“They’re not interested in working with us.” That’s what Kathy Loland used to think about King County’s central Finance and Business Operations Division’s (FBOD) interest in improving the procurement process.
Loland is a Project Planning and Delivery Manager in King County’s Wasterwater Treatment Division (WTD). WTD runs numerous procurements each year…and each one was painful for the people involved in the evaluation and contractor selection process.
But Loland and others thought there was nothing they could do about it; and that FBOD wasn’t interested in changing the process anyway.
Working as One King County
The procurement process necessarily cuts across county agencies, and everyone involved are county employees! But a bad process can make working together onerous and frustrating, can make colleagues seem like adversaries.
As it turns out, FBOD has been acutely aware of how much its own performance depends on improving relationships and workflows with other agencies. Their own performance value streams even depict which processes involve other agencies (orange) or are wholly in other hands (gray):
So how can a process that has gone sideways be improved? How can colleagues become teammates?
Inspired by Lean’s respect for people emphasis (and the work FBOD has been doing), FBOD Director Ken Guy has an answer that seems almost too simple to work: “Let’s get employees together to solve problems.”
“It really wasn’t rocket science,” agrees Tom MacBriar, one of the Wastewater Treatment Division’s (WTD) project managers on the other end of the procurement process. “Just a matter of communicating, ‘Hey, what is the problem?’ It turns out, they had as much interest in reducing their inefficiencies as we had in ours.”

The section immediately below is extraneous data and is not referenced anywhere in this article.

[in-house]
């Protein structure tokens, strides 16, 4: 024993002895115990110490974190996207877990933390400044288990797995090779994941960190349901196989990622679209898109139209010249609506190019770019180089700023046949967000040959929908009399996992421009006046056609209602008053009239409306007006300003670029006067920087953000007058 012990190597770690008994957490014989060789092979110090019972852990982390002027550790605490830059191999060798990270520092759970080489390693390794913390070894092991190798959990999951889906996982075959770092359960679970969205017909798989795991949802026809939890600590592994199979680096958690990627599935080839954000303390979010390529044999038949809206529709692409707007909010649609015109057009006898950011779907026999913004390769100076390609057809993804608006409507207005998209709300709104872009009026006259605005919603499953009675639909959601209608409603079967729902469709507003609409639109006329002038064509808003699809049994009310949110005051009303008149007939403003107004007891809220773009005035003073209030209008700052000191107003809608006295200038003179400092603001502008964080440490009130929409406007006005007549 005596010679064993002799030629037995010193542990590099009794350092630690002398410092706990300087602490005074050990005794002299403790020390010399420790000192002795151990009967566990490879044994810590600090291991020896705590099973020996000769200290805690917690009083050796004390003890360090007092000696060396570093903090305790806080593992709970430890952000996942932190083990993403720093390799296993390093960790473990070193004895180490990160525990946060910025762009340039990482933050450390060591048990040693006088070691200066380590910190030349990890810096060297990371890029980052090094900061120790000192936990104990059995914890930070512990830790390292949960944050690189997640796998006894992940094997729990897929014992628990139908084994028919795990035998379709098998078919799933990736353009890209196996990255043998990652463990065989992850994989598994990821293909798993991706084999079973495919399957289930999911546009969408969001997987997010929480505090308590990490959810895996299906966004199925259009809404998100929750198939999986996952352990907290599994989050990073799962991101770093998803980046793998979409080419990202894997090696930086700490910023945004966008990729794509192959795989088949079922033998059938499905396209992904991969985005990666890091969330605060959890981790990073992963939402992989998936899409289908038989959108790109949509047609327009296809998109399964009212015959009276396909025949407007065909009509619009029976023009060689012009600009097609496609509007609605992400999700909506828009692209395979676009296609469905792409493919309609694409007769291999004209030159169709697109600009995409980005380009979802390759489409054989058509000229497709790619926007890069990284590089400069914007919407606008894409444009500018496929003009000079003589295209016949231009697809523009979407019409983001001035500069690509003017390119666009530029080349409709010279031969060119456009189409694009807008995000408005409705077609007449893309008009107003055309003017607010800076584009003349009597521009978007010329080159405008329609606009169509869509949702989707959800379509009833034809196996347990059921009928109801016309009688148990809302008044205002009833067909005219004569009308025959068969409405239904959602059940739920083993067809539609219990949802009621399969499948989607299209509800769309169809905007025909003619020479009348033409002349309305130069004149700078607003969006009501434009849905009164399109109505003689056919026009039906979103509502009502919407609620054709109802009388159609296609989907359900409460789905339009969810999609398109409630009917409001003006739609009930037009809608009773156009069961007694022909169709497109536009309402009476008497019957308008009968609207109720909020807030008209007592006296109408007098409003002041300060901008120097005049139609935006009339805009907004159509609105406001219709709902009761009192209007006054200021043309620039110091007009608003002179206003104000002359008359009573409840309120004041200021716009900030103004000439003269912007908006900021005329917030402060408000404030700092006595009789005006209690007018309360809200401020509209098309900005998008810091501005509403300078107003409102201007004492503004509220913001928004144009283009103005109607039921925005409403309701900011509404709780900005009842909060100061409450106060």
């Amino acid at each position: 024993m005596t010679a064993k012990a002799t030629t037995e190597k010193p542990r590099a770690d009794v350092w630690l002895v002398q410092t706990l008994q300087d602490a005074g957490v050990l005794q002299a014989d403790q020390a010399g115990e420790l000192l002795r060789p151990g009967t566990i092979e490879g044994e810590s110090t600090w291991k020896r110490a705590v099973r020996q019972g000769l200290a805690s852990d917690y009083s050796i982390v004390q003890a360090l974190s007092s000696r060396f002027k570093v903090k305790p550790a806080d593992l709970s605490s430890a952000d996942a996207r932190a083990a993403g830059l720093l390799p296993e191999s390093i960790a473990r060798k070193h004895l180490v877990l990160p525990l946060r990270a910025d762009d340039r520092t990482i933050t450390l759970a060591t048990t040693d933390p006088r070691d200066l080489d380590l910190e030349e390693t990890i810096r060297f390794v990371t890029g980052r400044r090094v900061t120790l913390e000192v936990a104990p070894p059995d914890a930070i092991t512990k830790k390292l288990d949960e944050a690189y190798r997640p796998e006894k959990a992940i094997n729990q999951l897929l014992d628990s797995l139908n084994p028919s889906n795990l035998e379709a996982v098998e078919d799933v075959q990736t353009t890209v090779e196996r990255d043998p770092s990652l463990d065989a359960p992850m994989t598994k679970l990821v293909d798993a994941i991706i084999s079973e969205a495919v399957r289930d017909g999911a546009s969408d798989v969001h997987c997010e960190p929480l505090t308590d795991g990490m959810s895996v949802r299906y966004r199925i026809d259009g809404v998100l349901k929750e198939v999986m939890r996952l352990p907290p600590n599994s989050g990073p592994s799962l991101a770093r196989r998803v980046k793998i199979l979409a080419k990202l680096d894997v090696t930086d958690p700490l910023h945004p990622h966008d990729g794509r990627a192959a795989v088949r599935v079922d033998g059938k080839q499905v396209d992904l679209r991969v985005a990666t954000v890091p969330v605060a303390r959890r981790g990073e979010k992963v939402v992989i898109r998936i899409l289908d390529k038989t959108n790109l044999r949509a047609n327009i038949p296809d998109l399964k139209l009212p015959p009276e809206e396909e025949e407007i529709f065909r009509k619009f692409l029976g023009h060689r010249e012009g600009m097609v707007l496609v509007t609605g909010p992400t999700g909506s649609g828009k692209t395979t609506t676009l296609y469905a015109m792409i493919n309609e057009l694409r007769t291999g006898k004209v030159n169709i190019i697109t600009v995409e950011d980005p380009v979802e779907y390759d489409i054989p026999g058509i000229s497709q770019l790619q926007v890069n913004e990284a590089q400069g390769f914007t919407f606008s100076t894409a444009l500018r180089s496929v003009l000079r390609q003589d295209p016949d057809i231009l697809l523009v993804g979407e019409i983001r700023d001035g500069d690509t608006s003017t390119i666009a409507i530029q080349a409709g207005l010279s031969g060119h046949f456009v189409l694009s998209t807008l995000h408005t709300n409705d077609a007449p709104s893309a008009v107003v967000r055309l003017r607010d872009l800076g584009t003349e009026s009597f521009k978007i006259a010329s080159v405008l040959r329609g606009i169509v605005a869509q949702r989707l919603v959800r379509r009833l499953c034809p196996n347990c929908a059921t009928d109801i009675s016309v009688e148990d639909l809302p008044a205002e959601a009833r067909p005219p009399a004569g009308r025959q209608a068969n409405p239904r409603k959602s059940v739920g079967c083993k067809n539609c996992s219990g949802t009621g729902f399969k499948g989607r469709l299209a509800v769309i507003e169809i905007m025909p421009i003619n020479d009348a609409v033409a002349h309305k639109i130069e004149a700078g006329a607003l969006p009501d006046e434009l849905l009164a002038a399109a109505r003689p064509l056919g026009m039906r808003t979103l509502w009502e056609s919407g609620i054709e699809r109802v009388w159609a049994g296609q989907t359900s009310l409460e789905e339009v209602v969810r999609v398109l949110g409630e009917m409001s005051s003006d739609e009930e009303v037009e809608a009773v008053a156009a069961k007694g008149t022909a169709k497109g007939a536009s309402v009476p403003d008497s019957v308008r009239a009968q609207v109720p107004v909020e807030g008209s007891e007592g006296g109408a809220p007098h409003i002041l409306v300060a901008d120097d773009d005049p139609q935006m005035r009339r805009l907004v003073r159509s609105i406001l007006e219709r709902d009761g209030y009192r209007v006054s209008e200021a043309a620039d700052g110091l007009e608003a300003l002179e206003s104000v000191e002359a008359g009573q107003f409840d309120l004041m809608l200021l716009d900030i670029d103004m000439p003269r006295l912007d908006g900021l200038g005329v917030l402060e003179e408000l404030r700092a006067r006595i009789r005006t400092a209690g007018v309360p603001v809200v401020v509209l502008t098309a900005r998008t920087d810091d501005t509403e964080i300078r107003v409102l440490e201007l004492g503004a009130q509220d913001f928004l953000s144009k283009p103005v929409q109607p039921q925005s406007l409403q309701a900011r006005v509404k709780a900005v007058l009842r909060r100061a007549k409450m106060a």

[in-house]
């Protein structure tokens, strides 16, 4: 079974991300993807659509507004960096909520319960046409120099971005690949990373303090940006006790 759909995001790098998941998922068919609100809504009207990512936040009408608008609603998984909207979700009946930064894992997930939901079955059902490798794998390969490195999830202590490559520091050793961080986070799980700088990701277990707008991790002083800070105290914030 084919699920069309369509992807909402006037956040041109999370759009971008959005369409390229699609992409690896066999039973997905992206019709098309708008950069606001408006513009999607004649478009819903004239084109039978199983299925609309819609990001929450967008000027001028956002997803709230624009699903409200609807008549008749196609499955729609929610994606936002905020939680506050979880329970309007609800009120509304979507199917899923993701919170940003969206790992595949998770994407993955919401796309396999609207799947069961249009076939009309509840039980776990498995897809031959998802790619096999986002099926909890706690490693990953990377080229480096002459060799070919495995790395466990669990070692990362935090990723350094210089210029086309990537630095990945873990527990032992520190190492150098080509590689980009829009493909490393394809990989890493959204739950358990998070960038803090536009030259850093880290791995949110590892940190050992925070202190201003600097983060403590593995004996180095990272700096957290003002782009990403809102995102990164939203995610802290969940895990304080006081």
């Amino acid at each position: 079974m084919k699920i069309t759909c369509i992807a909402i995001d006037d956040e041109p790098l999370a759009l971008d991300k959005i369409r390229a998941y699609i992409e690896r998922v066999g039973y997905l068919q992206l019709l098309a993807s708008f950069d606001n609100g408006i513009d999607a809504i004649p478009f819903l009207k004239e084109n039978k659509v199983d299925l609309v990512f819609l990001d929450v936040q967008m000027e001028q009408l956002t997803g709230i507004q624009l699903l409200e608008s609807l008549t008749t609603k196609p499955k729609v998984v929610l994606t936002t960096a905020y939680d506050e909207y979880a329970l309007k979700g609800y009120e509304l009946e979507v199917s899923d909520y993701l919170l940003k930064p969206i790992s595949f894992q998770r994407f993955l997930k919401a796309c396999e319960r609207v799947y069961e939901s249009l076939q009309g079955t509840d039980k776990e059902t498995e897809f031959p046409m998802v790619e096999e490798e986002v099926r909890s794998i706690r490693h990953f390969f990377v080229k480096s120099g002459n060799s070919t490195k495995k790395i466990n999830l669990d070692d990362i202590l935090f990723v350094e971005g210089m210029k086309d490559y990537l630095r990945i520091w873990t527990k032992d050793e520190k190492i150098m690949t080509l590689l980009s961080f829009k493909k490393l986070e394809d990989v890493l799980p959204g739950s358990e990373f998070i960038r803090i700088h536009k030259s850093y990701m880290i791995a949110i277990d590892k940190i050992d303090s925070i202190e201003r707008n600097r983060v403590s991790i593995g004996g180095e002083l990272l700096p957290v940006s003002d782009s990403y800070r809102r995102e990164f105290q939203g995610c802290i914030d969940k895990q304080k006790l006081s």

Better Communication Leads to Process Improvement
Here’s how it used to work, taking only the “contractor evaluation” portion of the procurement process:
It typically has taken up to 6 weeks to laboriously score the bidders on 22 different criteria. Numerous meetings were scheduled, and there was lots of back and forth on documentation and scoring..
Here’s how it works now:
Everyone reviews the documentation, but then discusses and scores SIX criteria with a consensus score. It takes TWO WEEKS.
By communicating about pain points and what each division really needed, everyone was able to streamline the process and eliminate a bunch of unnecessary process steps that each side assumed the other required.
“Mapping out the old process, we found a junk drawer of steps,” explains Will Sroufe, a project manager with WTD. “We thought procurement needed them or they thought our agency needed them. Turns out nobody needed them.”
The project managers and procurement staff themselves redesigned and streamlined the process, based on what they knew to be the important and necessary steps. Sibel Yildiz, a fellow WTD project manager, says that the experience has been “very validating to implement ideas and see them work.”
According to WTD Capital Projects Supervisor Stan Hummel, the instinct in government historically has been to add endless requirements. “There’s significant power when we look for ways to improve and empower staff to take the lead in identifying challenges and solving them.”
Ken Curl, a contract specialist in FBOD, is pleased that because of this process change, people may become more interested in participating on evaluation teams, as many of the the pain points his counterparts in WTD were experiencing have been removed.
A Procurement Win for the Whole County
The strong collaborative work between WTD and FBOD has resulted in improvements that can be applied to the procurement processes of other county agencies, multiplying the time savings.
“We’re an internal services partner with every agency in King County,” says FBOD Director Ken Guy. “This increases our collective capacity to do more work.”
“In the past, sometimes the County has been reluctant to try things. But now we’re in a cycle of trying new things–‘Could this work? Let’s see.'”